Pop Quiz

| Wednesday, August 24th, 2011 | No Comments »

The more I work in real estate the more I learn. Actually the more I work in real estate the more I learn what people need to learn. Did I lose you yet? I have come to the conclusion that there are two aspects of real estate that I find most people either don’t know or aren’t entirely sure about. They are: bank owned properties vs. short sales and listing agent vs. selling agent.

Bank owned properties vs. short sales: A lot of folks think they are one in the same. Nope. Pretty different and here’s why. Short sales (or preforeclosures) are homes that are being sold for less than what is owed on the mortgage. The owner may or may not still be living in the home and the home may or may not be in good condition. Short sales are often priced low to entice offers because without an offer, a short sale is stagnant and runs the risk of foreclosure if too many months of missed payments go by. There are 2 problems with short sales. The first is that the list price is not necessarily the price the bank is willing to accept. The second is that there could be a long wait from the time the offer is submitted to the time the bank responds. And not long as in weeks but long as in months. When the bank finally does respond they may either accept the offer, raise the price or decide that foreclosing on the home is a better option. Bank owned homes have already gone through the foreclosure process and are owned by the bank. They are vacant and may or may not be in good condition. The price is still usually low but the list price is ultimately is the price the bank is willing to accept although there is sometimes room for negotiating a lower price. There is no lengthy wait time and other than having to use the bank’s forms to write the offer, they typically proceed like a normal sale. That’s bank owned vs. short sales in a nutshell.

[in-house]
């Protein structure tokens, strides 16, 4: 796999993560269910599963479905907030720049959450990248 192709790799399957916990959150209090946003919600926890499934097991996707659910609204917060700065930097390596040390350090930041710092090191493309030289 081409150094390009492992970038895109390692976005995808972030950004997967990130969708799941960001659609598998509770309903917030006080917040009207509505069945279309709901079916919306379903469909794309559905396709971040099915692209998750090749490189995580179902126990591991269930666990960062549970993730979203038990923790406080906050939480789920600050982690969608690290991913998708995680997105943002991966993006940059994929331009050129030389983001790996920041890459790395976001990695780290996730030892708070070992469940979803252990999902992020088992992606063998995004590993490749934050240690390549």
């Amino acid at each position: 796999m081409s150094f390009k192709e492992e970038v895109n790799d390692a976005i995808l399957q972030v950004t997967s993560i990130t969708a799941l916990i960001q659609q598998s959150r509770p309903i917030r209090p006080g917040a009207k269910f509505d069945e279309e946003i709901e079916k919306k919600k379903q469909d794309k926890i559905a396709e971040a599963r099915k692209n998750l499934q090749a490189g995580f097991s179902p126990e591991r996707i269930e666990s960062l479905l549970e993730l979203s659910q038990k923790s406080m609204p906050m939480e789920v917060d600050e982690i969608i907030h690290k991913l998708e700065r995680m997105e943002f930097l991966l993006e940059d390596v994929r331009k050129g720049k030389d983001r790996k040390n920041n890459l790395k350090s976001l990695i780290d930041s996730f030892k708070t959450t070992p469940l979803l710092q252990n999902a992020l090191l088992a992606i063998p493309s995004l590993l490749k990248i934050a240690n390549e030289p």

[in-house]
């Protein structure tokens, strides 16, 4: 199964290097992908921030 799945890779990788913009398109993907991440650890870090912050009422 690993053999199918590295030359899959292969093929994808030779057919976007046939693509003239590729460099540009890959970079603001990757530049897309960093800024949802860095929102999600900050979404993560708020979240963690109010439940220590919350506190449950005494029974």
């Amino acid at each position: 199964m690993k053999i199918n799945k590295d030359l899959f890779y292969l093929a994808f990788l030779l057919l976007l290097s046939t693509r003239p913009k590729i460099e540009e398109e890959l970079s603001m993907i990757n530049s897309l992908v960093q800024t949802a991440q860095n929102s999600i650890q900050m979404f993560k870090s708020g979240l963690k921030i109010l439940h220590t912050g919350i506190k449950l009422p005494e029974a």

Listing agent vs. selling agent: It still surprises me how many consumers don’t realize there are two agents in a transaction or that there is a difference between the two. Ok, let’s review. The listing agent is the agent that lists the property for sale; they represent the seller and their name is on the sign in the yard. The selling agent brings in the buyer to purchase the property; they represent the buyer only. The commission is split between the two agents. Can you use one agent for both? Yes, but think of it this way: can one agent have the best interest of the seller AND the buyer in mind? Impossible but it does happen. So if you are a buyer, don’t call the name on the sign (unless its mine!) Instead, get your own agent (me) to represent you! And just so you are all clear, a listing agent can also be called a “seller’s” agent and a selling agent can also be called a “buyer’s” agent.

Now that you’re all up to speed, take out your number 2 pencils and let’s begin the quiz…

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